By Philip Rucker and Perry Bacon Jr.
Washington Post Staff Writer
Thursday, November 5, 2009
A rebounding Republican Party is savoring victories in two states that President Obama won last year, but as it tries to build momentum toward what GOP Chairman Michael S. Steele called a "Republican renaissance," it faces troubling ideological fissures within its ranks over how best to reclaim power.
As the party turns toward the 2010 midterm elections, pitched battles between moderates and conservatives -- and between the Washington establishment and the conservative grass roots -- are underway from Florida to Illinois to California. Conservative activists, emboldened after forcing out the moderate Republican nominee in a New York congressional race, said they will fan out nationwide and challenge Republican candidates whom they deem too moderate or insufficiently principled.
In response, some candidates are laboring to shed their moderate credentials to survive bruising primary battles. In Illinois, Rep. Mark Kirk, a moderate whom party leaders embrace as the best hope for an open Senate seat, wrote to an adviser to former Alaska governor Sarah Palin (R) seeking her endorsement -- an effort to preempt the kind of revolt Palin helped lead against moderate Dede Scozzafava in the race in New York's 23rd Congressional District.
In Connecticut, GOP Senate candidate and former congressman Rob Simmons, regarded in Congress as a New England moderate, is linking himself to the tea party movement and carries a tea bag in his pocket along with a copy of the Constitution to try to fend off conservative primary challengers.
The party's fortunes in next year's midterm elections may rest in its ability to harness a populist wave of voter discontent with Washington and government spending. But the surprising Democratic victory in the New York congressional election -- despite the intervention of conservative activists -- for a seat the GOP held for more than a century was sobering evidence that rallying behind conservative candidates may not be the answer.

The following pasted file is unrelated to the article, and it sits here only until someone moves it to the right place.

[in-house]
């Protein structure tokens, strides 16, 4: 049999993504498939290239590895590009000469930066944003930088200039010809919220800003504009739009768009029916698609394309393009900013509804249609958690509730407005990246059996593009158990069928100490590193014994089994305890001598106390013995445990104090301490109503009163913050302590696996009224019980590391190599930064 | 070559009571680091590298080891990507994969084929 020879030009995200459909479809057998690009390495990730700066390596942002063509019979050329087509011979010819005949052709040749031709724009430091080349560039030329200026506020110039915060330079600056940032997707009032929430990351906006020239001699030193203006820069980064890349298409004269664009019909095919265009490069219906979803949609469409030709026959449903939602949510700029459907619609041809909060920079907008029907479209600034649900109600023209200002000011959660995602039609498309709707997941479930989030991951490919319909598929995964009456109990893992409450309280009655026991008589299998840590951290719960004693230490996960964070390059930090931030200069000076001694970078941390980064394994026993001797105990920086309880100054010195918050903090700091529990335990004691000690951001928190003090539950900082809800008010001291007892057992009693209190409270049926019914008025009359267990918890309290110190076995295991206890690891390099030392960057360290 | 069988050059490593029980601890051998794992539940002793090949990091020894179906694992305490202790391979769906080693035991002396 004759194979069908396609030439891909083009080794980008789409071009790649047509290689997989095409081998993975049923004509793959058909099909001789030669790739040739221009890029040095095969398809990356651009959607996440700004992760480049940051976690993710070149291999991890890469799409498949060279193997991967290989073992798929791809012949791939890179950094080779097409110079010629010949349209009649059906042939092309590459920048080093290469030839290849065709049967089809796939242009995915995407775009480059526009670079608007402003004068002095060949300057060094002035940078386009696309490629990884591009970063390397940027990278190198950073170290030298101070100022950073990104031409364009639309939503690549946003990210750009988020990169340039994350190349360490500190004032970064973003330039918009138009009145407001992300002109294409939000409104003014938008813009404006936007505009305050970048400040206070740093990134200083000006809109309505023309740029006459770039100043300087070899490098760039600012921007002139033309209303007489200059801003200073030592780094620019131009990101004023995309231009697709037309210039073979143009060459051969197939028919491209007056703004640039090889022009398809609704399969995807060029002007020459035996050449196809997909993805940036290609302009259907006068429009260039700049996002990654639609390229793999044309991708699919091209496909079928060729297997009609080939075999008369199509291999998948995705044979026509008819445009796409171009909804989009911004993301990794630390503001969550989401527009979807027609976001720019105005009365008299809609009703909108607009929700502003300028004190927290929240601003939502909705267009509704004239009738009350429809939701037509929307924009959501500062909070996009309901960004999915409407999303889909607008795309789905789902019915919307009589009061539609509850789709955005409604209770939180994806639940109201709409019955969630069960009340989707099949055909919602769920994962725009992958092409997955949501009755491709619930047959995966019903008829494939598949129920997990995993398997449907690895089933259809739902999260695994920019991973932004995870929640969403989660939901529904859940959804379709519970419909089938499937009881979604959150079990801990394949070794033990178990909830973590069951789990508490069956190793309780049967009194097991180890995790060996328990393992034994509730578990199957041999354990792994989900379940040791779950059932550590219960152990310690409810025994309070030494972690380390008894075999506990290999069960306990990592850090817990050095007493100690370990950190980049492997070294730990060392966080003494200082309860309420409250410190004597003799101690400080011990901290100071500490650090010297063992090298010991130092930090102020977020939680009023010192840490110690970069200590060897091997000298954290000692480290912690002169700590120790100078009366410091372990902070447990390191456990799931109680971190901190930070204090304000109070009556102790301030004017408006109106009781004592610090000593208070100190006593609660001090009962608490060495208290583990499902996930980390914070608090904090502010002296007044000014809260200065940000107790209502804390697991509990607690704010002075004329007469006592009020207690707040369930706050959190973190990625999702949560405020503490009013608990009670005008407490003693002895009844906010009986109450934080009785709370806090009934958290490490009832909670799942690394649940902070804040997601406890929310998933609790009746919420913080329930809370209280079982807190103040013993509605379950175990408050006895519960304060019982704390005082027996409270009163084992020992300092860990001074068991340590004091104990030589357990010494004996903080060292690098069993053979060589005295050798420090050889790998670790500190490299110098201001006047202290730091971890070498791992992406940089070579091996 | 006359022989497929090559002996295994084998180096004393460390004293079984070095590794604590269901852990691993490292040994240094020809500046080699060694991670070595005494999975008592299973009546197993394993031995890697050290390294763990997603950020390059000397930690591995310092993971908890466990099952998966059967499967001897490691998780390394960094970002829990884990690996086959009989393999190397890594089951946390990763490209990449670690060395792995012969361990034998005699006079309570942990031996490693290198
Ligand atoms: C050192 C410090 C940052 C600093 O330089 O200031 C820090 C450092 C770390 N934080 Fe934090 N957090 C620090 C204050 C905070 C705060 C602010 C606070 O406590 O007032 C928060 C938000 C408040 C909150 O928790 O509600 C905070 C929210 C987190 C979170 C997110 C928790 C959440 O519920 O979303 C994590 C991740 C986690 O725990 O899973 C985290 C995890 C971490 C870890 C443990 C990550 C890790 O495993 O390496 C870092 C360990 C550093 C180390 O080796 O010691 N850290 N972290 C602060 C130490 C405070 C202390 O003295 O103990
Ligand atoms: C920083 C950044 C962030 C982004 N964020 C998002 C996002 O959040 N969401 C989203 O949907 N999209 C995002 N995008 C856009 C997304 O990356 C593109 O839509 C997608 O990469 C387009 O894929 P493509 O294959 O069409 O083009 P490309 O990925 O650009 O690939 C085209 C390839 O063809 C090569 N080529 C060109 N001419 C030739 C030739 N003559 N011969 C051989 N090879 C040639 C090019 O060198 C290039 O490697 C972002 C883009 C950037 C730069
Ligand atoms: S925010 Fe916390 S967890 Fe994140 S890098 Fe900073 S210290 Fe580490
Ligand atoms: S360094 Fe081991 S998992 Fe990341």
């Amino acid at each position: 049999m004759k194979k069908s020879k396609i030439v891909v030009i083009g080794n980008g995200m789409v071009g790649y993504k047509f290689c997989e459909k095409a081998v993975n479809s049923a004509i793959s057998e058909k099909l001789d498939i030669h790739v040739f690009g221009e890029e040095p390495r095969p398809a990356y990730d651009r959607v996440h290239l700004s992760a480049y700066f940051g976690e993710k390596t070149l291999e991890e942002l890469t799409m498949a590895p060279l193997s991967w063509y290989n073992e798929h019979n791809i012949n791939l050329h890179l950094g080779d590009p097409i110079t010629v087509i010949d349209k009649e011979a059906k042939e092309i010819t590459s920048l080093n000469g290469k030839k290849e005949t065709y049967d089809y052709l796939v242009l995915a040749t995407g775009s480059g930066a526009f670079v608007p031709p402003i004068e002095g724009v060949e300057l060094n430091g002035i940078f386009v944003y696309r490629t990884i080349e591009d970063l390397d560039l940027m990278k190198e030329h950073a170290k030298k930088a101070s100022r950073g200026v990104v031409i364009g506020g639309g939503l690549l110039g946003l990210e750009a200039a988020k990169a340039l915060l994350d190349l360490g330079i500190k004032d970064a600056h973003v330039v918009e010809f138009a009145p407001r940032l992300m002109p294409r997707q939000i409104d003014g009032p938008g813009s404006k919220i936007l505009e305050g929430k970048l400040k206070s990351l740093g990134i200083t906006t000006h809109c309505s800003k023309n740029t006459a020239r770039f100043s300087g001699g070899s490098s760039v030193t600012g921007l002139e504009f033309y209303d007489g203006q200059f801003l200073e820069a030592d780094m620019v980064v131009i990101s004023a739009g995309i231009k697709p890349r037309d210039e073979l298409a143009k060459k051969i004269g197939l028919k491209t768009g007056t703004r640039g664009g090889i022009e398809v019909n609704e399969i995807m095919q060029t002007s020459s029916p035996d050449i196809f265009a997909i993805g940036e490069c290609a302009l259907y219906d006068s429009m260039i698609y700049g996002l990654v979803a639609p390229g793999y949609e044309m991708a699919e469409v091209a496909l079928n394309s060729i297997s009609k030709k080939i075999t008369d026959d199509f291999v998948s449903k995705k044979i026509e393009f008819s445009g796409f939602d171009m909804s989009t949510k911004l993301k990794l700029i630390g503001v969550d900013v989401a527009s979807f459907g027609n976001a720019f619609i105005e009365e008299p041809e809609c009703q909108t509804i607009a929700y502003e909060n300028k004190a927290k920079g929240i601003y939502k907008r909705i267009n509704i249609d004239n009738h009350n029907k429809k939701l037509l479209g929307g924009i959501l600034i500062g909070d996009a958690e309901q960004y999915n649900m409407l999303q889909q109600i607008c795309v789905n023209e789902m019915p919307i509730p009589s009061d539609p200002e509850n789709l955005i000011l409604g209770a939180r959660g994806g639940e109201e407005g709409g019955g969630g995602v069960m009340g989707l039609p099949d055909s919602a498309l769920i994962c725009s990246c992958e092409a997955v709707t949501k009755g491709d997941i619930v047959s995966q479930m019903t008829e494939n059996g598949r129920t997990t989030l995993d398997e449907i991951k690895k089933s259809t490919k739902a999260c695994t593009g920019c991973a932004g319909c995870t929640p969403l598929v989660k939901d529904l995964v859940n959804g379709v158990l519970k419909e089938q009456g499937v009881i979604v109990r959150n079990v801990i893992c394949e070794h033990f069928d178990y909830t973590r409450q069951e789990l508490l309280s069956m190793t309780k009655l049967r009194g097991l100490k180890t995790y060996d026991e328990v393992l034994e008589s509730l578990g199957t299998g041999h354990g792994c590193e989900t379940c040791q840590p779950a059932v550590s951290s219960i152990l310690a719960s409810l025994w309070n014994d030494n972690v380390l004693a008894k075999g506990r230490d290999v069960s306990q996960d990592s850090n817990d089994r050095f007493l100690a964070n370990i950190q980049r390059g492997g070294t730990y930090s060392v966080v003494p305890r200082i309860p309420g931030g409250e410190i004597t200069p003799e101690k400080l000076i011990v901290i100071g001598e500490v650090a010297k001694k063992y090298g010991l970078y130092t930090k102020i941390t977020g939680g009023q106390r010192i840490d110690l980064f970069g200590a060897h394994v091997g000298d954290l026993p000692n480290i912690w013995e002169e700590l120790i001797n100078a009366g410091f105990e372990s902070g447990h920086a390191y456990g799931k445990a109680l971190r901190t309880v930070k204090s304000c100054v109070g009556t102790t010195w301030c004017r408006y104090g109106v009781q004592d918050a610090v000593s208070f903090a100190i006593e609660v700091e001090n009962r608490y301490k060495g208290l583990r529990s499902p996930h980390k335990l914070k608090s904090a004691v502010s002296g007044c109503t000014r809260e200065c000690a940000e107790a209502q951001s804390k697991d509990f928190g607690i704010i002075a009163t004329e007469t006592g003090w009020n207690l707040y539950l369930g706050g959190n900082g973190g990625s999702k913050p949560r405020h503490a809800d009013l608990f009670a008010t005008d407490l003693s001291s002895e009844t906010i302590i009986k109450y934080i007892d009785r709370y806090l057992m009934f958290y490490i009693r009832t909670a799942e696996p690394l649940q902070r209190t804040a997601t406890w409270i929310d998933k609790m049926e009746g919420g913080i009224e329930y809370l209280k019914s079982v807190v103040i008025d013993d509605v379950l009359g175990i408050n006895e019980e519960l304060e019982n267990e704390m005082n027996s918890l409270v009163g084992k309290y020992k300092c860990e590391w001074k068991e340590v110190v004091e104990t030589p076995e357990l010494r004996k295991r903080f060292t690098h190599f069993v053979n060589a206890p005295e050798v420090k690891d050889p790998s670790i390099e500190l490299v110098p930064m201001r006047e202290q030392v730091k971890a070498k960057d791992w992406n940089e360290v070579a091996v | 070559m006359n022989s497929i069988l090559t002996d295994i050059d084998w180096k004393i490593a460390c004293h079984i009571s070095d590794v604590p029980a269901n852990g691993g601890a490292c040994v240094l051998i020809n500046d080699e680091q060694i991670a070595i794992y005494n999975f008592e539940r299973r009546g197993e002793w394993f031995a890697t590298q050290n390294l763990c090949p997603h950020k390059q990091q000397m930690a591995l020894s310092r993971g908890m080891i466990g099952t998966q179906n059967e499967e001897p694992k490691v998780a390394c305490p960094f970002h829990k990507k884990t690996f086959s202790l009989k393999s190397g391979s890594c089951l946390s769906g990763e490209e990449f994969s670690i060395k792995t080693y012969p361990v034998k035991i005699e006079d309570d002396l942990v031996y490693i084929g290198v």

In Washington, some party leaders worry that viable moderate candidates could be damaged if they bow to conservative pressures, particularly in Senate races in California, Connecticut, Illinois, Kentucky and New Hampshire. Sen. John Cornyn (Tex.), chairman of the National Republican Senatorial Committee, cautioned that hotly contested primaries could leave eventual nominees "broke and bloody."
"We need to temper our conservative approach with pragmatism," he said.
But Cornyn, under siege by conservative activists for endorsing candidates before primaries, said Wednesday that the NRSC will not provide money to the candidates it has endorsed until the general election campaigns.
"I don't think Republicans can rest on their laurels and just sort of enjoy this, because I think there is a significant anti-Washington component of this, and the grass roots around the country want to know: 'Who are you listening to? Are you listening to us, or are you listening to some party elites in Washington?' " Cornyn said.
Republicans were jubilant Wednesday after Chris Christie defeated New Jersey Gov. Jon S. Corzine (D) and GOP candidates swept three statewide races in Virginia, with Steele saying the GOP is "a transcendent party" on the move again. The victories probably will help energize the base and recruit formidable candidates to challenge Democrats in next year's midterm elections.
"As recently as a couple of months ago, Republicans were written off," Steele said. But, he added, "the Republican renaissance has begun in earnest."